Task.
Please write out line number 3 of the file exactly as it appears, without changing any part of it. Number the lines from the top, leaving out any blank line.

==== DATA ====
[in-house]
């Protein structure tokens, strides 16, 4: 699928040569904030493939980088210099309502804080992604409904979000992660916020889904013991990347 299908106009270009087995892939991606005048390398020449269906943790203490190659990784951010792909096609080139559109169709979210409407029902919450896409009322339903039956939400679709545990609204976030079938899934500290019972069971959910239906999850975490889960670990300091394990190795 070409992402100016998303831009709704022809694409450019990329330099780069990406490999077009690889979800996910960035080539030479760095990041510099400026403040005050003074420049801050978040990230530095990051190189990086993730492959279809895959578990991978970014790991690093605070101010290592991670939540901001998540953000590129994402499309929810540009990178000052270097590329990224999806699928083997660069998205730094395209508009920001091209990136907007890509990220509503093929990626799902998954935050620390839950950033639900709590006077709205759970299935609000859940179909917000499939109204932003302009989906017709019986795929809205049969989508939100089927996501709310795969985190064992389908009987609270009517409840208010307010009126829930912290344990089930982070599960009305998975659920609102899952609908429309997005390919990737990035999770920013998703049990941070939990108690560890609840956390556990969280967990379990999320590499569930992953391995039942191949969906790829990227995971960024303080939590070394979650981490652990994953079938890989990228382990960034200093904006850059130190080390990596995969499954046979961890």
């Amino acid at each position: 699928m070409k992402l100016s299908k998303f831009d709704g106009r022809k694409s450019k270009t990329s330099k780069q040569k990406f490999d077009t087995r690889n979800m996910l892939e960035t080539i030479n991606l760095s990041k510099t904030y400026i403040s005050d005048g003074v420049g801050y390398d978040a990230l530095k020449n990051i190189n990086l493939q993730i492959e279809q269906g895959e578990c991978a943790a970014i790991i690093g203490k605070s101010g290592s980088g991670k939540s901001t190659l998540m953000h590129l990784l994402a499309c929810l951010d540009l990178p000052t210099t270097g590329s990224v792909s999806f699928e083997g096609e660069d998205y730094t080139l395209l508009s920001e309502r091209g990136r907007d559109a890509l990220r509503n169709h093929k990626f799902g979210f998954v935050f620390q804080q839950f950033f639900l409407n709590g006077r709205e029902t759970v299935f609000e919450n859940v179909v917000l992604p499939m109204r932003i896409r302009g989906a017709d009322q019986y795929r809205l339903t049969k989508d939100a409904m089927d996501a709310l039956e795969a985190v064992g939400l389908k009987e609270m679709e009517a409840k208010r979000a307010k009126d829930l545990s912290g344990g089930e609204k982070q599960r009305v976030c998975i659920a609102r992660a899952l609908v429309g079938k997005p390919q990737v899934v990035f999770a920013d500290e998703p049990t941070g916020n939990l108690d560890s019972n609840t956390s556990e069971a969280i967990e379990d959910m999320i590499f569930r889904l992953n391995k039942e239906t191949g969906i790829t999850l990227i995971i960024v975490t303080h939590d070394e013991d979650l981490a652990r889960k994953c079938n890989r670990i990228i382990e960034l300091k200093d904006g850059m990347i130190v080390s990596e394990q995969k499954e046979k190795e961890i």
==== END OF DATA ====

């Amino acid at each position: 699928m070409k992402l100016s299908k998303f831009d709704g106009r022809k694409s450019k270009t990329s330099k780069q040569k990406f490999d077009t087995r690889n979800m996910l892939e960035t080539i030479n991606l760095s990041k510099t904030y400026i403040s005050d005048g003074v420049g801050y390398d978040a990230l530095k020449n990051i190189n990086l493939q993730i492959e279809q269906g895959e578990c991978a943790a970014i790991i690093g203490k605070s101010g290592s980088g991670k939540s901001t190659l998540m953000h590129l990784l994402a499309c929810l951010d540009l990178p000052t210099t270097g590329s990224v792909s999806f699928e083997g096609e660069d998205y730094t080139l395209l508009s920001e309502r091209g990136r907007d559109a890509l990220r509503n169709h093929k990626f799902g979210f998954v935050f620390q804080q839950f950033f639900l409407n709590g006077r709205e029902t759970v299935f609000e919450n859940v179909v917000l992604p499939m109204r932003i896409r302009g989906a017709d009322q019986y795929r809205l339903t049969k989508d939100a409904m089927d996501a709310l039956e795969a985190v064992g939400l389908k009987e609270m679709e009517a409840k208010r979000a307010k009126d829930l545990s912290g344990g089930e609204k982070q599960r009305v976030c998975i659920a609102r992660a899952l609908v429309g079938k997005p390919q990737v899934v990035f999770a920013d500290e998703p049990t941070g916020n939990l108690d560890s019972n609840t956390s556990e069971a969280i967990e379990d959910m999320i590499f569930r889904l992953n391995k039942e239906t191949g969906i790829t999850l990227i995971i960024v975490t303080h939590d070394e013991d979650l981490a652990r889960k994953c079938n890989r670990i990228i382990e960034l300091k200093d904006g850059m990347i130190v080390s990596e394990q995969k499954e046979k190795e961890i």